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Edinburgh Gateway may close as cost of safety upgrade rises

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Troubled Edinburgh theatre the Gateway faces the threat of permanent closure, potentially depriving the city of both a major fringe venue and its principal drama school.

The site’s main auditorium was shut down temporarily in May amid safety fears, after a building condition survey revealed that essential fire safety improvements were needed. As the cost of this work seems to be higher than was initially expected, Queen Margaret University College, which owns and runs the venue, is considering closing the theatre and its associated drama school and relocating the department to its new £50 million campus in Craighall, East Lothian.

Rosalyn Marshall, vice principal for QMUC, added: “Following a comprehensive fabric and building condition survey the main auditorium at the Gateway Theatre is closed until further notice for safety reasons. We are still in the process of carrying out an options appraisal to be considered by our estates committee at the end of August. The paper will then go forward to our next governing body meeting in September for a final decision.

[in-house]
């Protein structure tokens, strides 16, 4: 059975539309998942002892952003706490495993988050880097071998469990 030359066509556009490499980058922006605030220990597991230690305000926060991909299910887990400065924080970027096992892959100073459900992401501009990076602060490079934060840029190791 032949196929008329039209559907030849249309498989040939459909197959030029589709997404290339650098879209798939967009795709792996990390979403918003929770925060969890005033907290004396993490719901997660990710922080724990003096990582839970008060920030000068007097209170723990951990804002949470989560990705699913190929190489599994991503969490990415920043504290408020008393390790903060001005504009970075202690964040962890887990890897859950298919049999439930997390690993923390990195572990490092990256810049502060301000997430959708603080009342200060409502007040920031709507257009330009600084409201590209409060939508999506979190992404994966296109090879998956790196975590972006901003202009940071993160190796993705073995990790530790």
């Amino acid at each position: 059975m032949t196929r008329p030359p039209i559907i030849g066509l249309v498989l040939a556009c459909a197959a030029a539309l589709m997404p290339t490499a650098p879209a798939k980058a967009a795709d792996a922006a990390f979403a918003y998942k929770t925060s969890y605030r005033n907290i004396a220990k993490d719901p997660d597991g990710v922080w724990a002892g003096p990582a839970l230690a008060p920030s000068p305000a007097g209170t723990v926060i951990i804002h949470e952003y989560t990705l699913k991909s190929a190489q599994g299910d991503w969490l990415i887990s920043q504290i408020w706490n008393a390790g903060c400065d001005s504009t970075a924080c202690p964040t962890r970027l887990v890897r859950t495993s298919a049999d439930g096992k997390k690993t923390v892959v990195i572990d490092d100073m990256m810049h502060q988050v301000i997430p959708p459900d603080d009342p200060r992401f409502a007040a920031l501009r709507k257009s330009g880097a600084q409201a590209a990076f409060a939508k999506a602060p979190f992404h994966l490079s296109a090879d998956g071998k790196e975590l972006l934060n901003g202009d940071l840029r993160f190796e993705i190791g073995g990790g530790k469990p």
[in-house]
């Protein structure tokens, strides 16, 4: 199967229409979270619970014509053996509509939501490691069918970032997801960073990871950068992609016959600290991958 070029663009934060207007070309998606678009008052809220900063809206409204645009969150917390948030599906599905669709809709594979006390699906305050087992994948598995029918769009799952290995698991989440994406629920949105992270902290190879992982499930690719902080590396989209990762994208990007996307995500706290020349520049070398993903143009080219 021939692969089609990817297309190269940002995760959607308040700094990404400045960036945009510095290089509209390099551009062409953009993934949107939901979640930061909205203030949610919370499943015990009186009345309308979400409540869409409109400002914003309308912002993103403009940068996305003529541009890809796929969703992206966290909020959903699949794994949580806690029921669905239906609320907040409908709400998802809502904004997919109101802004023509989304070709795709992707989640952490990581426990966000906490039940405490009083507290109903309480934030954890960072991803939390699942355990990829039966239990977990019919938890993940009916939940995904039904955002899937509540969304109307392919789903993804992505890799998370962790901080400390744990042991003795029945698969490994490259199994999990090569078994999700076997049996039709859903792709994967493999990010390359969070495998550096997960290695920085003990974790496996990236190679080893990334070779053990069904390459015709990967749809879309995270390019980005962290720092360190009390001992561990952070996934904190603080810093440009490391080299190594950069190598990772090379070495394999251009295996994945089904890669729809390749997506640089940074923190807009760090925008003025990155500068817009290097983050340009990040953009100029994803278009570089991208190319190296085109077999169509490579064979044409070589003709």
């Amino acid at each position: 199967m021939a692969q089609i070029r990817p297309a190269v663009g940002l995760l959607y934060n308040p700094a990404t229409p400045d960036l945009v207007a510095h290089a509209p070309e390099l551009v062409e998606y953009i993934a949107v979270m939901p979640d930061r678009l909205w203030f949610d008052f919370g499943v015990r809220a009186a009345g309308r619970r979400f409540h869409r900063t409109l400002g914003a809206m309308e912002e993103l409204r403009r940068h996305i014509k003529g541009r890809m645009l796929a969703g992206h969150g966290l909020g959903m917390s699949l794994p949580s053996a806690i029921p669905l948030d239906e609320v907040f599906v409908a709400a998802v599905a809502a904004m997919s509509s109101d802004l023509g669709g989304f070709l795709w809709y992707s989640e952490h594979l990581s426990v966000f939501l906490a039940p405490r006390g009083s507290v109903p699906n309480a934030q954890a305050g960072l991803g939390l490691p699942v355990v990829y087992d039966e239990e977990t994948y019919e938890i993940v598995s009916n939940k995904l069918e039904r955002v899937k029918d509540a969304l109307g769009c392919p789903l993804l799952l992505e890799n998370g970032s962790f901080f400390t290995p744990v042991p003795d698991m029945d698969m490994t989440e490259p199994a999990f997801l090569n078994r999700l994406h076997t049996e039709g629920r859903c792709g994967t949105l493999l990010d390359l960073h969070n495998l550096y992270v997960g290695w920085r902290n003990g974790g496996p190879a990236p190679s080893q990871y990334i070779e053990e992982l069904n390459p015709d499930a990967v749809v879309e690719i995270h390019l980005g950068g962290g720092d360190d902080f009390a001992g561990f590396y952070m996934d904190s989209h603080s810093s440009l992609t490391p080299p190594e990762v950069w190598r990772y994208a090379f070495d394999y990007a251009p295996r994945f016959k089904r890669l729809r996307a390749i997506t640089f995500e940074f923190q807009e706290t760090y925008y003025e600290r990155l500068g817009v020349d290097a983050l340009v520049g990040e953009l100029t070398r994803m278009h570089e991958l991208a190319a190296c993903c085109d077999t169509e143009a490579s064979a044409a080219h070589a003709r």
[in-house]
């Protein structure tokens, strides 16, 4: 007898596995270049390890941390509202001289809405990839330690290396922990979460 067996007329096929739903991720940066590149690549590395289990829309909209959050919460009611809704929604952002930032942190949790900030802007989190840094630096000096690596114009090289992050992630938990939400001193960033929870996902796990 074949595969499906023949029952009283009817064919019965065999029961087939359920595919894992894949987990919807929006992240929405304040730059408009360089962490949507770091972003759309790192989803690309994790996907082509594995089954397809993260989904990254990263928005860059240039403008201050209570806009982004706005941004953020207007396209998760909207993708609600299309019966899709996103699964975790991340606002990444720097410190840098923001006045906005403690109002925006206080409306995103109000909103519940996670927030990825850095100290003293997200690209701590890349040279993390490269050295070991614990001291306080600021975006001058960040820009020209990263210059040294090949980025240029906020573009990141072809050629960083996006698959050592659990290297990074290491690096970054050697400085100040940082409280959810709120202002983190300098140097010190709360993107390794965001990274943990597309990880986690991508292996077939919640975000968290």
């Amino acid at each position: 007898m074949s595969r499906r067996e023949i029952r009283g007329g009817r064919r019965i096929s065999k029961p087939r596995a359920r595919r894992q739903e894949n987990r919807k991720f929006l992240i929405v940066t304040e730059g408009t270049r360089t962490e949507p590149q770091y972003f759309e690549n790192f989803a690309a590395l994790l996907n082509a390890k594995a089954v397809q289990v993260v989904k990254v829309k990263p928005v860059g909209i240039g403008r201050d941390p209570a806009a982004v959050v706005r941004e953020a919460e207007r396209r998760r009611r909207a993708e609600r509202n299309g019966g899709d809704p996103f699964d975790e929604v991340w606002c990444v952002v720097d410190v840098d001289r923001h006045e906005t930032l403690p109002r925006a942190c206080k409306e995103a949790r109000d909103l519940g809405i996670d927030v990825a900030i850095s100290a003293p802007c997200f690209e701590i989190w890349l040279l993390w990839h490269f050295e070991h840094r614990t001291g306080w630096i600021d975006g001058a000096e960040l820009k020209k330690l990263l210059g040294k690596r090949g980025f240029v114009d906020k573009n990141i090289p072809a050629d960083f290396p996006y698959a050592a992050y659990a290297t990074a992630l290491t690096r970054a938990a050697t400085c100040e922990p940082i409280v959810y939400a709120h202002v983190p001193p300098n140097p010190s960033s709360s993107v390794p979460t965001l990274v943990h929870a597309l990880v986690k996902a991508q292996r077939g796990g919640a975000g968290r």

“The current options are either to carry out the necessary repairs to reopen the main auditorium for college use, or to relocate our drama department to our new campus at Craighall when it opens in 2007. We are discussing the possibility of using the Brunton Theatre for some production purposes. However, the full extent of works required at the various locations is not yet known.”

In the meantime, part of the drama department will transfer to one of the university’s other campuses, Costorphine. However, this site is currently in the process of being sold and can therefore only be used to house the overflow temporarily. The studio theatre at the Gateway complex continues to operate.

The Gateway was reopened in 1998 following extensive refurbishment work funded with £1.5 million of National Lottery money. Last year, it launched an initiative with the Scottish Arts Council to showcase Scottish talent at the venue during the Edinburgh Festival Fringe.

However, in May the theatre was forced to close its main performance space, leaving three Scottish companies without a base for this year’s festival. The companies affected – Scottish Dance Theatre, Theatre Cryptic and Vanishing Point – all subsequently found new homes for reduced runs during the festival.

A spokesperson for the SAC commented: “Obviously with a large investment [£1.5 million] having been given by the SAC, we would want to see the venue being successful. However, there is no money available in our budget to support the theatre in its renovation work.”

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